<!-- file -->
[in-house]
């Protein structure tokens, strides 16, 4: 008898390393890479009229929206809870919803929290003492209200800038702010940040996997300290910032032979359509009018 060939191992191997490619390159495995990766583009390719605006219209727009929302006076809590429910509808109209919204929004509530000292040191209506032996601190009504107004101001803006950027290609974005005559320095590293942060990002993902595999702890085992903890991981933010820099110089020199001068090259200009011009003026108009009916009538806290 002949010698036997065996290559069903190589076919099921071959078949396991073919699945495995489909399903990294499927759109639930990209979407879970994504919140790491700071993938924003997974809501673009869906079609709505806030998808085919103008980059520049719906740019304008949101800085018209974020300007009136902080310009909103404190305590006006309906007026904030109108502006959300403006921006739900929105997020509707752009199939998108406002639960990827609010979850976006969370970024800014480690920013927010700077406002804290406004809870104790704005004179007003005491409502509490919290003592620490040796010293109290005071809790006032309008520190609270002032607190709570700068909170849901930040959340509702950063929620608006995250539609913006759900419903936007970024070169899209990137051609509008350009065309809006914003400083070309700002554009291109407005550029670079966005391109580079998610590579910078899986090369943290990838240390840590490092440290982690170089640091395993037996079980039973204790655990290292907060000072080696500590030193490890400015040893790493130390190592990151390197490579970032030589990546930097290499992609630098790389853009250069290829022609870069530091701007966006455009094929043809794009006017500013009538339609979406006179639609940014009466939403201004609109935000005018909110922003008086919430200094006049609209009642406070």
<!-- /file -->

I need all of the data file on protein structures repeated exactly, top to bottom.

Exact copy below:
[in-house]
């Protein structure tokens, strides 16, 4: 008898390393890479009229929206809870919803929290003492209200800038702010940040996997300290910032032979359509009018 060939191992191997490619390159495995990766583009390719605006219209727009929302006076809590429910509808109209919204929004509530000292040191209506032996601190009504107004101001803006950027290609974005005559320095590293942060990002993902595999702890085992903890991981933010820099110089020199001068090259200009011009003026108009009916009538806290 002949010698036997065996290559069903190589076919099921071959078949396991073919699945495995489909399903990294499927759109639930990209979407879970994504919140790491700071993938924003997974809501673009869906079609709505806030998808085919103008980059520049719906740019304008949101800085018209974020300007009136902080310009909103404190305590006006309906007026904030109108502006959300403006921006739900929105997020509707752009199939998108406002639960990827609010979850976006969370970024800014480690920013927010700077406002804290406004809870104790704005004179007003005491409502509490919290003592620490040796010293109290005071809790006032309008520190609270002032607190709570700068909170849901930040959340509702950063929620608006995250539609913006759900419903936007970024070169899209990137051609509008350009065309809006914003400083070309700002554009291109407005550029670079966005391109580079998610590579910078899986090369943290990838240390840590490092440290982690170089640091395993037996079980039973204790655990290292907060000072080696500590030193490890400015040893790493130390190592990151390197490579970032030589990546930097290499992609630098790389853009250069290829022609870069530091701007966006455009094929043809794009006017500013009538339609979406006179639609940014009466939403201004609109935000005018909110922003008086919430200094006049609209009642406070």